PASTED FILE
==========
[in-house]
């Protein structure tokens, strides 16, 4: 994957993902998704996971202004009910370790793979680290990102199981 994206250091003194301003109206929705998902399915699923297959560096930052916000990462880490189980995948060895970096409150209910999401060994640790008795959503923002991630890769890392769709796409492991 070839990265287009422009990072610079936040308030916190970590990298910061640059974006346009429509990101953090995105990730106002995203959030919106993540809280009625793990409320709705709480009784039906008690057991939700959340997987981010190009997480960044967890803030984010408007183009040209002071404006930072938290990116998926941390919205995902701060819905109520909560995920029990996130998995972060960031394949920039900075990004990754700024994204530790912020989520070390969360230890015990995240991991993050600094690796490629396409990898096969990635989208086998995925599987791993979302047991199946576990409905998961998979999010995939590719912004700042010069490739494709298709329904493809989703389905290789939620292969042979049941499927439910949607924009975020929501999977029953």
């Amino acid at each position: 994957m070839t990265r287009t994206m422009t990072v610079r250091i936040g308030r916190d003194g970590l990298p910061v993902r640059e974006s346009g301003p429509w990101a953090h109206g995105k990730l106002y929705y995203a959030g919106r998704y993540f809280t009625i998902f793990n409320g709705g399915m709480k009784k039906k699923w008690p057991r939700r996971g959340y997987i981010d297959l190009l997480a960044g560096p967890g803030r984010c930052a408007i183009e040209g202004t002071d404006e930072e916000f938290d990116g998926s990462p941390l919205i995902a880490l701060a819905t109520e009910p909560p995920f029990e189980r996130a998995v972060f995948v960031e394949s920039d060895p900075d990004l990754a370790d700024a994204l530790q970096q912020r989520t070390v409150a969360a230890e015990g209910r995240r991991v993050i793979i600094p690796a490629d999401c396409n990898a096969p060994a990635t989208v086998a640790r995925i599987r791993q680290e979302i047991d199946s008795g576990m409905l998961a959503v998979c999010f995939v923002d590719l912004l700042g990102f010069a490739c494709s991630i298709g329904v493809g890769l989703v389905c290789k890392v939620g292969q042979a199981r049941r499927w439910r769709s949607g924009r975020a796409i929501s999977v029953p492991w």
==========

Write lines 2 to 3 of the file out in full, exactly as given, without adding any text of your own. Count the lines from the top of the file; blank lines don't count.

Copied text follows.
């Protein structure tokens, strides 16, 4: 994957993902998704996971202004009910370790793979680290990102199981 994206250091003194301003109206929705998902399915699923297959560096930052916000990462880490189980995948060895970096409150209910999401060994640790008795959503923002991630890769890392769709796409492991 070839990265287009422009990072610079936040308030916190970590990298910061640059974006346009429509990101953090995105990730106002995203959030919106993540809280009625793990409320709705709480009784039906008690057991939700959340997987981010190009997480960044967890803030984010408007183009040209002071404006930072938290990116998926941390919205995902701060819905109520909560995920029990996130998995972060960031394949920039900075990004990754700024994204530790912020989520070390969360230890015990995240991991993050600094690796490629396409990898096969990635989208086998995925599987791993979302047991199946576990409905998961998979999010995939590719912004700042010069490739494709298709329904493809989703389905290789939620292969042979049941499927439910949607924009975020929501999977029953």
């Amino acid at each position: 994957m070839t990265r287009t994206m422009t990072v610079r250091i936040g308030r916190d003194g970590l990298p910061v993902r640059e974006s346009g301003p429509w990101a953090h109206g995105k990730l106002y929705y995203a959030g919106r998704y993540f809280t009625i998902f793990n409320g709705g399915m709480k009784k039906k699923w008690p057991r939700r996971g959340y997987i981010d297959l190009l997480a960044g560096p967890g803030r984010c930052a408007i183009e040209g202004t002071d404006e930072e916000f938290d990116g998926s990462p941390l919205i995902a880490l701060a819905t109520e009910p909560p995920f029990e189980r996130a998995v972060f995948v960031e394949s920039d060895p900075d990004l990754a370790d700024a994204l530790q970096q912020r989520t070390v409150a969360a230890e015990g209910r995240r991991v993050i793979i600094p690796a490629d999401c396409n990898a096969p060994a990635t989208v086998a640790r995925i599987r791993q680290e979302i047991d199946s008795g576990m409905l998961a959503v998979c999010f995939v923002d590719l912004l700042g990102f010069a490739c494709s991630i298709g329904v493809g890769l989703v389905c290789k890392v939620g292969q042979a199981r049941r499927w439910r769709s949607g924009r975020a796409i929501s999977v029953p492991w």